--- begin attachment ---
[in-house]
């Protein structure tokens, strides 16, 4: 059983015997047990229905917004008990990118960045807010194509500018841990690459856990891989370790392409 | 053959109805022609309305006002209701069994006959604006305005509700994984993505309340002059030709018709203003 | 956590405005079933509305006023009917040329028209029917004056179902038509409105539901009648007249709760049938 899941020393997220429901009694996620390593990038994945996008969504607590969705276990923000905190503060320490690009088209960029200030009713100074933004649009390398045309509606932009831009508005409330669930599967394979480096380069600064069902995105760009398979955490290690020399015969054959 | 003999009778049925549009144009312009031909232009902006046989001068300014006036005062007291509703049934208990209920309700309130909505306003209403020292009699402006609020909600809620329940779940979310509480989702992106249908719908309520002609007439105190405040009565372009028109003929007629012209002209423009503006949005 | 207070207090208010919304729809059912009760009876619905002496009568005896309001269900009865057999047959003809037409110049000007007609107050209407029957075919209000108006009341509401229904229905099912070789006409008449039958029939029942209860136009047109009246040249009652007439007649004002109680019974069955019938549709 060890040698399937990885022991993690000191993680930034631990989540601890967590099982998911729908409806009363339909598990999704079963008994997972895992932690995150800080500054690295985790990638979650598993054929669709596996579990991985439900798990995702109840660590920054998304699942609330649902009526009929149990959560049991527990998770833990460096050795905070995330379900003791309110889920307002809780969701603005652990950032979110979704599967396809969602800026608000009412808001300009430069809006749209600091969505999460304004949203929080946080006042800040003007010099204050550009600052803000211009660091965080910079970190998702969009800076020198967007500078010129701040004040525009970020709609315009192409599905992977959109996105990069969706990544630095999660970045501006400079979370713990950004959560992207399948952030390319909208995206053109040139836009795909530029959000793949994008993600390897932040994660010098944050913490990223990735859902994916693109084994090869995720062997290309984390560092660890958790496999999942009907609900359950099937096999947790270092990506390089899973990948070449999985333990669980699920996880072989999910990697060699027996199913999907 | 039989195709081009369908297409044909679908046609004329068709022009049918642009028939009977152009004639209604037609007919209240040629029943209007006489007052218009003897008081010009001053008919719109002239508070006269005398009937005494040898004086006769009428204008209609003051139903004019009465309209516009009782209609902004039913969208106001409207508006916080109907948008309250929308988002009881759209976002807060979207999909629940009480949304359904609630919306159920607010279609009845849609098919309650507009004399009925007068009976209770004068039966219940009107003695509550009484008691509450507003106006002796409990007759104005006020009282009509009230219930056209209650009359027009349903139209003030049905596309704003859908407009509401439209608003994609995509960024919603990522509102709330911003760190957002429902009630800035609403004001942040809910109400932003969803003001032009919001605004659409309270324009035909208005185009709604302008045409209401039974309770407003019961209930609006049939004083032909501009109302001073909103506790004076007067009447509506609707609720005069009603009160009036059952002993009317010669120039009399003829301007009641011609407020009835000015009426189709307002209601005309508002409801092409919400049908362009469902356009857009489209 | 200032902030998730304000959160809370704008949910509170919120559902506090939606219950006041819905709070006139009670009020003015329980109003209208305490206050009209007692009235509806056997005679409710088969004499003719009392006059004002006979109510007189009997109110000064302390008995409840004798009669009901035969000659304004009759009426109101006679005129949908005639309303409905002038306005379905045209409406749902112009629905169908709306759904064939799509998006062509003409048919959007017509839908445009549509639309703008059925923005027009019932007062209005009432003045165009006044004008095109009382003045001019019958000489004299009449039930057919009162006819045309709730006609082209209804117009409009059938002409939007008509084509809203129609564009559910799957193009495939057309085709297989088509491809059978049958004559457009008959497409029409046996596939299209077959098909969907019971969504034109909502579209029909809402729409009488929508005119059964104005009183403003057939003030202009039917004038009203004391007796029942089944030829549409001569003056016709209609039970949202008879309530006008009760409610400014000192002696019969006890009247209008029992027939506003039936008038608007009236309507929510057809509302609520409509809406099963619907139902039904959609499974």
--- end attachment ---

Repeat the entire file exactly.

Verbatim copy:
[in-house]
């Protein structure tokens, strides 16, 4: 059983015997047990229905917004008990990118960045807010194509500018841990690459856990891989370790392409 | 053959109805022609309305006002209701069994006959604006305005509700994984993505309340002059030709018709203003 | 956590405005079933509305006023009917040329028209029917004056179902038509409105539901009648007249709760049938 899941020393997220429901009694996620390593990038994945996008969504607590969705276990923000905190503060320490690009088209960029200030009713100074933004649009390398045309509606932009831009508005409330669930599967394979480096380069600064069902995105760009398979955490290690020399015969054959 | 003999009778049925549009144009312009031909232009902006046989001068300014006036005062007291509703049934208990209920309700309130909505306003209403020292009699402006609020909600809620329940779940979310509480989702992106249908719908309520002609007439105190405040009565372009028109003929007629012209002209423009503006949005 | 207070207090208010919304729809059912009760009876619905002496009568005896309001269900009865057999047959003809037409110049000007007609107050209407029957075919209000108006009341509401229904229905099912070789006409008449039958029939029942209860136009047109009246040249009652007439007649004002109680019974069955019938549709 060890040698399937990885022991993690000191993680930034631990989540601890967590099982998911729908409806009363339909598990999704079963008994997972895992932690995150800080500054690295985790990638979650598993054929669709596996579990991985439900798990995702109840660590920054998304699942609330649902009526009929149990959560049991527990998770833990460096050795905070995330379900003791309110889920307002809780969701603005652990950032979110979704599967396809969602800026608000009412808001300009430069809006749209600091969505999460304004949203929080946080006042800040003007010099204050550009600052803000211009660091965080910079970190998702969009800076020198967007500078010129701040004040525009970020709609315009192409599905992977959109996105990069969706990544630095999660970045501006400079979370713990950004959560992207399948952030390319909208995206053109040139836009795909530029959000793949994008993600390897932040994660010098944050913490990223990735859902994916693109084994090869995720062997290309984390560092660890958790496999999942009907609900359950099937096999947790270092990506390089899973990948070449999985333990669980699920996880072989999910990697060699027996199913999907 | 039989195709081009369908297409044909679908046609004329068709022009049918642009028939009977152009004639209604037609007919209240040629029943209007006489007052218009003897008081010009001053008919719109002239508070006269005398009937005494040898004086006769009428204008209609003051139903004019009465309209516009009782209609902004039913969208106001409207508006916080109907948008309250929308988002009881759209976002807060979207999909629940009480949304359904609630919306159920607010279609009845849609098919309650507009004399009925007068009976209770004068039966219940009107003695509550009484008691509450507003106006002796409990007759104005006020009282009509009230219930056209209650009359027009349903139209003030049905596309704003859908407009509401439209608003994609995509960024919603990522509102709330911003760190957002429902009630800035609403004001942040809910109400932003969803003001032009919001605004659409309270324009035909208005185009709604302008045409209401039974309770407003019961209930609006049939004083032909501009109302001073909103506790004076007067009447509506609707609720005069009603009160009036059952002993009317010669120039009399003829301007009641011609407020009835000015009426189709307002209601005309508002409801092409919400049908362009469902356009857009489209 | 200032902030998730304000959160809370704008949910509170919120559902506090939606219950006041819905709070006139009670009020003015329980109003209208305490206050009209007692009235509806056997005679409710088969004499003719009392006059004002006979109510007189009997109110000064302390008995409840004798009669009901035969000659304004009759009426109101006679005129949908005639309303409905002038306005379905045209409406749902112009629905169908709306759904064939799509998006062509003409048919959007017509839908445009549509639309703008059925923005027009019932007062209005009432003045165009006044004008095109009382003045001019019958000489004299009449039930057919009162006819045309709730006609082209209804117009409009059938002409939007008509084509809203129609564009559910799957193009495939057309085709297989088509491809059978049958004559457009008959497409029409046996596939299209077959098909969907019971969504034109909502579209029909809402729409009488929508005119059964104005009183403003057939003030202009039917004038009203004391007796029942089944030829549409001569003056016709209609039970949202008879309530006008009760409610400014000192002696019969006890009247209008029992027939506003039936008038608007009236309507929510057809509302609520409509809406099963619907139902039904959609499974």